In his fascinating book in 2000 The Millionaire Mind, Thomas J. Stanley, PH. D. noted, “that nearly 2/3 of the millionaires (64%) engaged in this activity in the past twelve months, and there was a very positive correlation between their activity and net worth”. The take away is, as an empowered volunteer you may be setting yourself up with many who have had or are on their way towards real monetary success. Successful people are drawn to noble pursuits in many cases.
Dr. Stanley further writes, “Financially successful people and the next generation of economically productive people volunteer”.
He expounds on the notion that most of those who attain high wealth were volunteering long before they attained their status or wealth. Bill Clinton, former President of the United States wrote a book written in 2007, Giving, How Each of US Can Change the World, which told of his life long history of volunteering. I doubt you will run into Bill Clinton in your empowered volunteer prospecting, but a young up and coming person could be sitting at the next place you stop!
To drive this point home just a bit further we will dip into Thomas J. Stanley’s 2004 next book, The Millionaire Women Next Door which details the difference between men and women of high wealth and status. He writes, “Women are more likely, however, to be involved in community or civic volunteer work (77 percent versus 67 percent). Overall, within the same age groups and income cohorts, businesswomen are less likely than their male counterparts to demonstrate patronage habits that advertise their status”.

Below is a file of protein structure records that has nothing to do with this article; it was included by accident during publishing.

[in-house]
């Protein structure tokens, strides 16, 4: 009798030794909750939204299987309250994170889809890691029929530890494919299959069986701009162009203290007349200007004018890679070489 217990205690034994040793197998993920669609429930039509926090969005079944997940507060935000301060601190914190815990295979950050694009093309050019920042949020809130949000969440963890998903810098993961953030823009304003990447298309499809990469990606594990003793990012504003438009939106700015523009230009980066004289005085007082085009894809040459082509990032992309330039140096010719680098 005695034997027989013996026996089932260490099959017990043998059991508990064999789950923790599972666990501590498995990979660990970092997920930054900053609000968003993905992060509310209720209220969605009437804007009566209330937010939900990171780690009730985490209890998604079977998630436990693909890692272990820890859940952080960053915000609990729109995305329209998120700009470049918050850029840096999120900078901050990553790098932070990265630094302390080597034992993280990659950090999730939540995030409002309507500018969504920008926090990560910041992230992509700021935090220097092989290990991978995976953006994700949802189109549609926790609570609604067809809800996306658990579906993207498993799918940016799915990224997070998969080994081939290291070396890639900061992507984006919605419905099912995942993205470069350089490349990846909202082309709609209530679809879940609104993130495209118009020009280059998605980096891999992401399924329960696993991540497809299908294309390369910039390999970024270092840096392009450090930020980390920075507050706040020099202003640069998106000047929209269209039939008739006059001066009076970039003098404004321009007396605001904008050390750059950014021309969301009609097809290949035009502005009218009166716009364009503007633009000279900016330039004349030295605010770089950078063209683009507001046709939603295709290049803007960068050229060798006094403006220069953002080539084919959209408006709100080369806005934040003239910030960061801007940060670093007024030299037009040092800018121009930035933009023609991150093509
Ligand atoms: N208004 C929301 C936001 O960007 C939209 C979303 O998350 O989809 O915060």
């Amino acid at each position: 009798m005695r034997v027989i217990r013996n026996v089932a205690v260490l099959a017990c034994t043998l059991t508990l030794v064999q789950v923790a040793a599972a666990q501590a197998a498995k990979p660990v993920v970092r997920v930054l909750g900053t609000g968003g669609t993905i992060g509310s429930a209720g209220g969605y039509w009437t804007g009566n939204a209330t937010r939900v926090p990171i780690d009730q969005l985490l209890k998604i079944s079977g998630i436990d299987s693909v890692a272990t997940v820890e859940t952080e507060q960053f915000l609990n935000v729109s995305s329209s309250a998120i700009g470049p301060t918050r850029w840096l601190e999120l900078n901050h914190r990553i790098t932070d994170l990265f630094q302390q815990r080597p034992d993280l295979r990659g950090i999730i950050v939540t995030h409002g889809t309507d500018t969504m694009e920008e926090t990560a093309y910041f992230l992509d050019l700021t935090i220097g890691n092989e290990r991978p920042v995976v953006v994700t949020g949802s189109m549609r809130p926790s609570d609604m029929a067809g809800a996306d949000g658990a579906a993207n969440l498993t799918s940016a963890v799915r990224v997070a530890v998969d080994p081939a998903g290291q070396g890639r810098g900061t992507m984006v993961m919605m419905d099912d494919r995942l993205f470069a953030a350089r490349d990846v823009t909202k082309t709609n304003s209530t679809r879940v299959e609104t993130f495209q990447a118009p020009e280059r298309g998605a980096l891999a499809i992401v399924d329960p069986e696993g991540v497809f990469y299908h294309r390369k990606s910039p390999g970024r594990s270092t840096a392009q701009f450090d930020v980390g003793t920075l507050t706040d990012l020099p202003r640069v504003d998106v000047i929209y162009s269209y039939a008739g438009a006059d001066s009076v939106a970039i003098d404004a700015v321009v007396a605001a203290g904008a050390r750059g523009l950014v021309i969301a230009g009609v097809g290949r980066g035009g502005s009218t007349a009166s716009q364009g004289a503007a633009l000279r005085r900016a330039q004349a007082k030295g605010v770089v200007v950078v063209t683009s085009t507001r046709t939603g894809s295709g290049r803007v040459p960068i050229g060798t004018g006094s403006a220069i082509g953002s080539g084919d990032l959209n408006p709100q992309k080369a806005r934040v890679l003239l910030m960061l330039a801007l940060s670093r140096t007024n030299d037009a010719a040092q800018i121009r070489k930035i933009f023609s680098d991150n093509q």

Now consider the above caption, a book leather bound, pulled from next to a series of Time Life books on The Old West, with covers that resemble this book when casually handled. This book might fool you in its worth, it is fairly rare and is valued, depending on who is publishing the review at over two thousand dollars! Yet it doesn’t look to be much more than the Time Life books of the same size! The topic is narrow and for many people not particularly interesting.
Never judge a book by its cover, just as you should not judge a person!
Why does this matter? Everyone is the same when it comes to volunteering from the empowered volunteer point of view, right? Wrong on all fronts is that line of thinking. Wealthy people can be of huge help to your cause if you are open minded, with their high social capital and robust networks. Remember in earlier posts the rule to always ask for referrals? Wealthy people usually have networks as worthy as their status. Now think about that. If their status is high, they often can provide insight for you to people who are open to your message even if they are not.
People who can also engage their networks effectively are a unique brand and they are also unique for your offering! Taylor your offer accordingly. Ask for their help if their time can’t be given.
I am not saying target wealthy people. I am saying that they operate on different wavelengths and as an empowered volunteer you need to adjust your message for them. If they can’t help by directly being involved perhaps they can make some calls to suggest referrals who are up and coming as they once were?
These referrals are often as valuable as gold because the wealthy often know who can and will do things. They tend not to waste time on wild goose chases so they provide solid referrals. Treasure these if you manage to get some from a high status person.